After cleaning data using Excel program, the data will be entered to SPSS software to manage the analysis of the survey results. T-test, one-way ANOVA, and multiple regression are inferential statistics that will be used to assess data that will be collected through a questionnaire survey. The demographic variables will be the control variables. These variables will be researched because previous research mentioned that these variables show significant differences in purchasing decision (Joshi & Rahman, 2015). In order to ensure that the respondents live in the Netherlands and belong to the age group (18-35) as required, a control question will be asked at the beginning of the questionnaire.

Furthermore, controlling questions will be asked in the beginning to test whether participant read the questions correctly and to increase the internal reliability. T-test and one-way ANOVA will be used to analyze the impact of demographics. Multiple regression will be used to test whether the independent variables affect the dependent variables (Mertler & Reinhart, 2017). By doing this, the author can investigate if the consumers’ skepticism on CSR practices in the sneakers industry influences WOM, firms’ reputation, and green purchase decisions.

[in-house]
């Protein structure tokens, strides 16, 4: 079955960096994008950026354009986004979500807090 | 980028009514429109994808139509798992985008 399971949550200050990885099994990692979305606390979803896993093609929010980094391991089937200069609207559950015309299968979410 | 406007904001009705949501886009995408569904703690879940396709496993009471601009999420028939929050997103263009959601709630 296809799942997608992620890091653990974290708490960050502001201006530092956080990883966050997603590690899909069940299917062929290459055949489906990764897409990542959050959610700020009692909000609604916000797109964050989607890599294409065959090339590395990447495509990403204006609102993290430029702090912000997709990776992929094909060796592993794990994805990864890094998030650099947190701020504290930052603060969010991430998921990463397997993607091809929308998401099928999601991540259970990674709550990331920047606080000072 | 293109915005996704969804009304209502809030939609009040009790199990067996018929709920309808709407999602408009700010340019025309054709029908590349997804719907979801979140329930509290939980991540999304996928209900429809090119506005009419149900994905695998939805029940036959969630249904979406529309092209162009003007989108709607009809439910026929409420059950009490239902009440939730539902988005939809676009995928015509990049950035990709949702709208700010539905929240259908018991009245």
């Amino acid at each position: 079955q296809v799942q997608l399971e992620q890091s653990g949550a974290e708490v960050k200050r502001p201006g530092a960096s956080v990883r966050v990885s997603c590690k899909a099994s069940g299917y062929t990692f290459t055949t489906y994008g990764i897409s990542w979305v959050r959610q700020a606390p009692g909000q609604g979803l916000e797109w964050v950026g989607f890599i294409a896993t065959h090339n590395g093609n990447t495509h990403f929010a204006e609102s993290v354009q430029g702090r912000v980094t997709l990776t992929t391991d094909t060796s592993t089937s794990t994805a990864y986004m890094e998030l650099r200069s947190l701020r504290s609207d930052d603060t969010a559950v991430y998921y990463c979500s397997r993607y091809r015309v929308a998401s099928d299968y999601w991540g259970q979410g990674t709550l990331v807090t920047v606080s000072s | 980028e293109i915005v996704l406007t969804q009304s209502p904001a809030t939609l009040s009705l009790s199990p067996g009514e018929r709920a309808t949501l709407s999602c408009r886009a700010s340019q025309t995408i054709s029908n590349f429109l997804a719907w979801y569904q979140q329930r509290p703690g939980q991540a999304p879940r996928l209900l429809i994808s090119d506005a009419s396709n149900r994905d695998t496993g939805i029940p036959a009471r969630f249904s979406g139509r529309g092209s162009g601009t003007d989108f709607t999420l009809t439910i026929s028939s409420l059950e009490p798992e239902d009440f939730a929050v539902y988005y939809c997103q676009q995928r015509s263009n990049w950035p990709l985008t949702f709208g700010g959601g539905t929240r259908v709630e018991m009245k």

Validity and Reliability

To ensure validity, the study will utilize well-designed survey instruments with appropriate questions and scope. According to Trochim, Donnelly, and Arora (2016), researchers should ensure that surveys meet content validity, criterion validity, and construct validity. To achieve content validity, the study will seek expert review of research instrument before administering to respondents to ensure that it covers distrust, CSR skepticism, WOM, firms’ reputation, and purchasing behavior.

Given that experts have extensive knowledge about CSR, critical assessment of the survey questions to ascertain if their contents meet the required aspects of the research is necessary. Since there are established instruments that measure variables of interest, the study will correlate them with the designed variables to determine the criterion validity of the research instrument (Field, 2017). Comparative assessment of the questionnaire will indicate if it offers a valid alternative of measuring variables of interest in the study. The study will also use factor analysis and principal component analysis to evaluate the construct validly Likert items used in the measurement of various variables.